Background: The claims made for the clinical effects of homeopathy are controversial. The results of several meta-analyses of clinical trials are positive, but they fail in general to highlight specific medical conditions that respond well to homeopathy.
Aims: This review examines the cumulative research from randomised and/or double-blind clinical trials (RCTs) in homeopathy for individual medical conditions reported since 1975, and asks the question: What is the weight of the original evidence from published RCTs that homeopathy has an effect that is statistically significantly different from that in a comparative group?
Method: Analysis of the 93 substantive RCTs that compare homeopathy either with placebo or another treatment.
Results: 50 papers report a significant benefit of homeopathy in at least one clinical outcome measure, 41 that fail to discern any inter-group differences, and two that describe an inferior response with homeopathy. Considering the relative number of research articles on the 35 different medical conditions in which such research has been carried out, the weight of evidence currently favours a positive treatment effect in eight: childhood diarrhoea, fibrositis, hayfever, influenza, pain (miscellaneous), side-effects of radio- or chemotherapy, sprains and upper respiratory tract infection. Based on published research to date, it seems unlikely that homeopathy is efficacious for headache, stroke or warts. Insufficient research prevents conclusions from being drawn about any other medical conditions.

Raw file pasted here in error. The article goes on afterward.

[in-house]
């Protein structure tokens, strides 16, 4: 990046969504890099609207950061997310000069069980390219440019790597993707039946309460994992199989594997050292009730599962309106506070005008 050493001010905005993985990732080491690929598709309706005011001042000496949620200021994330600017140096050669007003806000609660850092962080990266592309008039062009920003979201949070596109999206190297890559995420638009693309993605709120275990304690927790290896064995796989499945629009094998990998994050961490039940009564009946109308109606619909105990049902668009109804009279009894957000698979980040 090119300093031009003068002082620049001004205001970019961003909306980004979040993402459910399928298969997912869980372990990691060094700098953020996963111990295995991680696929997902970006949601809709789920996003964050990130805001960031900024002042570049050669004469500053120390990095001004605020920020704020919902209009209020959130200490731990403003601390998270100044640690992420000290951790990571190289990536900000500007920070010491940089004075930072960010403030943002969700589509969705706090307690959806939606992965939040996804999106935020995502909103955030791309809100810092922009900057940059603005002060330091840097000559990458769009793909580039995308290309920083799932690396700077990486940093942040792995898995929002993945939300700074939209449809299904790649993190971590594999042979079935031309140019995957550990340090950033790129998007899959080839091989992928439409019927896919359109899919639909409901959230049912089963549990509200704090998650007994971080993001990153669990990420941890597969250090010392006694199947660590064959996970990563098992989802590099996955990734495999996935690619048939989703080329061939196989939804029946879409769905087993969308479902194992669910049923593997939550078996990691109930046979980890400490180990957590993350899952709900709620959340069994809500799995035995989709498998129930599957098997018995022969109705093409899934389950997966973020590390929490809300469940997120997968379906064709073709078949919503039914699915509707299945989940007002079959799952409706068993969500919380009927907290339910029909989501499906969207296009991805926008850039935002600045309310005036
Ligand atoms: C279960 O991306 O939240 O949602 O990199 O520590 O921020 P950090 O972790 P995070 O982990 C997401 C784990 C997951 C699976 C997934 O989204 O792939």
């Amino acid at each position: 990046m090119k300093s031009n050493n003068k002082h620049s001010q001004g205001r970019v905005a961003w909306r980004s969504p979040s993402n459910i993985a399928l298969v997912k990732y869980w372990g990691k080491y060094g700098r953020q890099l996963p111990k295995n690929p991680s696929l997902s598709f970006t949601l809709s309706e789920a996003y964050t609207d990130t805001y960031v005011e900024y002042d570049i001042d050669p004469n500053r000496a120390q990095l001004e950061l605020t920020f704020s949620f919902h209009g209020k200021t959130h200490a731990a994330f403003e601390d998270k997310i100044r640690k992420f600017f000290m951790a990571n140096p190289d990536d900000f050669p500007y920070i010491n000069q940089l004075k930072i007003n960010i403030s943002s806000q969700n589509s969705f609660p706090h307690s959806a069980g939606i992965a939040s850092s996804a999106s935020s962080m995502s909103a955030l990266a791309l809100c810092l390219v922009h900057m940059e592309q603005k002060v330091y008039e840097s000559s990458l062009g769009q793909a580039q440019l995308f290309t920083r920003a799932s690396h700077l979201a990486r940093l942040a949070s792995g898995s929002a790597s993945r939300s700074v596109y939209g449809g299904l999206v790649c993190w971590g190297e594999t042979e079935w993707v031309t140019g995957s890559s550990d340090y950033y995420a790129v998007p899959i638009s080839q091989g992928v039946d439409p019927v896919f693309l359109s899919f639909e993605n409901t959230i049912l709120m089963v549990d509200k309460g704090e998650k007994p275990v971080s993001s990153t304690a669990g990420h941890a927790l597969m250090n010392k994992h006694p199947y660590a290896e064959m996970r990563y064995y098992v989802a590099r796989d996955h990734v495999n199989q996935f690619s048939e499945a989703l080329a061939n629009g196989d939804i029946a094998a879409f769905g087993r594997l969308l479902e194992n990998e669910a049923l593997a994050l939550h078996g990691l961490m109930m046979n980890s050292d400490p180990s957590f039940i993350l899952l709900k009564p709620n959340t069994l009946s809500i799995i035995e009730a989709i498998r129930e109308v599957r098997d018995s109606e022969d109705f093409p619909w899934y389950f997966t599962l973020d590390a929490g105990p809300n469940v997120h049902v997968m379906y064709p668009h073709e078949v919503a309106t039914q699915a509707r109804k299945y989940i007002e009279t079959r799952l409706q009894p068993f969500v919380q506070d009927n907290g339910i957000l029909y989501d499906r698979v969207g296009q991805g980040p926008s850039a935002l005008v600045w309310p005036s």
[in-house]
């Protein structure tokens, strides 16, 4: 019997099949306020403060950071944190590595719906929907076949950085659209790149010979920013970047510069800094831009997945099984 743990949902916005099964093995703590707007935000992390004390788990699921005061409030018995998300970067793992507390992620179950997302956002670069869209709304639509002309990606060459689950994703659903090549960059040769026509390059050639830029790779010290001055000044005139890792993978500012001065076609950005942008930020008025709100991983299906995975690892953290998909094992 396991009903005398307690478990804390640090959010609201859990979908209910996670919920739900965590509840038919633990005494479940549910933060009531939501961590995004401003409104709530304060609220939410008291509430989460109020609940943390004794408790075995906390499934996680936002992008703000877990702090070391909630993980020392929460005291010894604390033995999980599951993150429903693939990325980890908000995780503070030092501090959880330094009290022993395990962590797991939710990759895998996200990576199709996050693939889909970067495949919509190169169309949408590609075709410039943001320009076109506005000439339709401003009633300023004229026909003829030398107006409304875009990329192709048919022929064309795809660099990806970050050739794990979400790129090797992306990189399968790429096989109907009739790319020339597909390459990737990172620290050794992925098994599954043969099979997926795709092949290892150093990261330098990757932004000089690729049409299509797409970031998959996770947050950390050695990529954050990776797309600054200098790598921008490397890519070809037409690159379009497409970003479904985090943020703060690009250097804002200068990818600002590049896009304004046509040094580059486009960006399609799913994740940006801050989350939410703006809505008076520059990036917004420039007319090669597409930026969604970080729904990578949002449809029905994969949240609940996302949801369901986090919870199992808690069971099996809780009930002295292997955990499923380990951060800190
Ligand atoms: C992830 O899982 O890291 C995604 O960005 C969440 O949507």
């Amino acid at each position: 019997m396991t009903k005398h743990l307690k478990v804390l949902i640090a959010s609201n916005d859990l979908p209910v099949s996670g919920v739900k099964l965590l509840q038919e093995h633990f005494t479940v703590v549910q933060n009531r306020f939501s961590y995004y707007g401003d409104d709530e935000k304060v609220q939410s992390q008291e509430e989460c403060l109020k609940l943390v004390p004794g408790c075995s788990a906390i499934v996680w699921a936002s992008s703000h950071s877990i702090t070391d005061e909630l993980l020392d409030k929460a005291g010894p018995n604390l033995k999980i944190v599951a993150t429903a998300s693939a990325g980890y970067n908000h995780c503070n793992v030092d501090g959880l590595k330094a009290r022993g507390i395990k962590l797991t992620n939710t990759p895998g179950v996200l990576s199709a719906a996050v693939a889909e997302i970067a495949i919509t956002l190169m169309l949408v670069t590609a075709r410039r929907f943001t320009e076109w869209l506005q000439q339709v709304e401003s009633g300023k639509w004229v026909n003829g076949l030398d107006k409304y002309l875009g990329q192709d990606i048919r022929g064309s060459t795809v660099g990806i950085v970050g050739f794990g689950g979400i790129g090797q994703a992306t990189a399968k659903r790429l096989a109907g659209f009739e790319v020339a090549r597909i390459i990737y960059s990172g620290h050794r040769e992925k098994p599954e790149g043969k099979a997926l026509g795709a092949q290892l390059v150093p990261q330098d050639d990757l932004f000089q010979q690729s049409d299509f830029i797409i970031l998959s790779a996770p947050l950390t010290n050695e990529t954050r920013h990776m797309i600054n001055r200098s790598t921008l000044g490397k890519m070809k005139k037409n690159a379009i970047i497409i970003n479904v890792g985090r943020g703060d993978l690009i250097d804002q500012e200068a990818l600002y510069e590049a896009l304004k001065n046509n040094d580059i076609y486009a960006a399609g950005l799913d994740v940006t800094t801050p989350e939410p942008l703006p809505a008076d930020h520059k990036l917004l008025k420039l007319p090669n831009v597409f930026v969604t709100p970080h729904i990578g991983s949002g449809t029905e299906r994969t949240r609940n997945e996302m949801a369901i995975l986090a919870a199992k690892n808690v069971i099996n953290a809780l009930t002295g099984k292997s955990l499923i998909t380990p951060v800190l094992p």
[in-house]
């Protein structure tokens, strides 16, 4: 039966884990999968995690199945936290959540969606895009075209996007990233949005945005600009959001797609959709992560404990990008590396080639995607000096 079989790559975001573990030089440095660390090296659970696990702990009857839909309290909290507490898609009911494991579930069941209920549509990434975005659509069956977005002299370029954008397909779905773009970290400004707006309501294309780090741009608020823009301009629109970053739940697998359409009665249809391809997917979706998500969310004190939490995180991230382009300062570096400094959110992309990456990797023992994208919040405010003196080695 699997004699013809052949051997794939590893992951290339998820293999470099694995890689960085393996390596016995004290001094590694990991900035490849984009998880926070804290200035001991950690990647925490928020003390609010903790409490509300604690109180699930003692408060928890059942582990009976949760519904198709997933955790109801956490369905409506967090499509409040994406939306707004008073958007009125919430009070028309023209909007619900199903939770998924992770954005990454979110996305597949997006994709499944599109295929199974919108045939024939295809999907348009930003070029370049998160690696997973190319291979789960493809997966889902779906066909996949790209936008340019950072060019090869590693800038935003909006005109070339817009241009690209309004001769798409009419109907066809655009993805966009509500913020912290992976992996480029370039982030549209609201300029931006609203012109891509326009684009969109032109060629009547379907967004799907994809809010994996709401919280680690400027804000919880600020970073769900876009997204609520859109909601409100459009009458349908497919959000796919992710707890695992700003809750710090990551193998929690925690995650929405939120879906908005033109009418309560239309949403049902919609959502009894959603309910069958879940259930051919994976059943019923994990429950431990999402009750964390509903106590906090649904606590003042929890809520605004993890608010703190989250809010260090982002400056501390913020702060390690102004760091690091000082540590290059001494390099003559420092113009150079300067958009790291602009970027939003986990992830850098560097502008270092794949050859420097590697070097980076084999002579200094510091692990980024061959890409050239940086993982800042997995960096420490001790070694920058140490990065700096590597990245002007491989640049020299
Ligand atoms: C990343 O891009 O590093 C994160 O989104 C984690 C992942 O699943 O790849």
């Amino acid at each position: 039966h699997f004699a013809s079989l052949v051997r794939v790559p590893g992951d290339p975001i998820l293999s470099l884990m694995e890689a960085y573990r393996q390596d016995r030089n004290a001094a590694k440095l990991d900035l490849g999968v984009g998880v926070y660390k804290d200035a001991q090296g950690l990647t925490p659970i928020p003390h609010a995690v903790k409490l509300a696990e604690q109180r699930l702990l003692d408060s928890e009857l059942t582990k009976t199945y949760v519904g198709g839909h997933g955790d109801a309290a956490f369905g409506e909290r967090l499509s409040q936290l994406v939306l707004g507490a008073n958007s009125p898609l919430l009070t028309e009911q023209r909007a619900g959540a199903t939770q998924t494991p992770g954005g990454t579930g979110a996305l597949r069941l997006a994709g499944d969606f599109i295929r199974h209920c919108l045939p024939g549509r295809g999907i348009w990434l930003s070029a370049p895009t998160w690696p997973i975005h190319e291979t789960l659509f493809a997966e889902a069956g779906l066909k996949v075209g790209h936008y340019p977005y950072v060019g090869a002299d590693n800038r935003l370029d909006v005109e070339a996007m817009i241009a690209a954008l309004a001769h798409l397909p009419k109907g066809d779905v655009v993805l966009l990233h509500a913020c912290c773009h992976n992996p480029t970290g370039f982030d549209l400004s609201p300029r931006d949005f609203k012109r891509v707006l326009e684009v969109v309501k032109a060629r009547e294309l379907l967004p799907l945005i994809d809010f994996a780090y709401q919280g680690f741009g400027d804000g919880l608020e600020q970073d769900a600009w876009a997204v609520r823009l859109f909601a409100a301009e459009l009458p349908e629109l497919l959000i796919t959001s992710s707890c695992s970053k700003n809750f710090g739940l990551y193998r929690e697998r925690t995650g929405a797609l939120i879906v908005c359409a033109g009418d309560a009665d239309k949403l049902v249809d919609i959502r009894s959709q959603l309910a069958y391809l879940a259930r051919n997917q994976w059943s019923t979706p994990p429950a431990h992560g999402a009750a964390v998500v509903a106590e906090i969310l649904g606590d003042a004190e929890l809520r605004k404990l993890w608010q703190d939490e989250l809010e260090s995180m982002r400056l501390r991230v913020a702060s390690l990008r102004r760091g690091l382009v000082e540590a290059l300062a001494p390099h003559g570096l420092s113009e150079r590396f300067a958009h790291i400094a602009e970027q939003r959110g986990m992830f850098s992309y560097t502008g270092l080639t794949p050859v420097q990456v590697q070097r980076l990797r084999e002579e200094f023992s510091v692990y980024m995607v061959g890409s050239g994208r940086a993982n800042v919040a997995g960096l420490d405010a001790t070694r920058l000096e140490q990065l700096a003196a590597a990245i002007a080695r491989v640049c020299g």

Conclusions: The available research evidence emphasises the need for much more and better-directed research in homeopathy. A fresh agenda of enquiry should consider beyond (but include) the placebo-controlled trial. Each study should adopt research methods and outcome measurements linked to a question addressing the clinical significance of homeopathy's effects.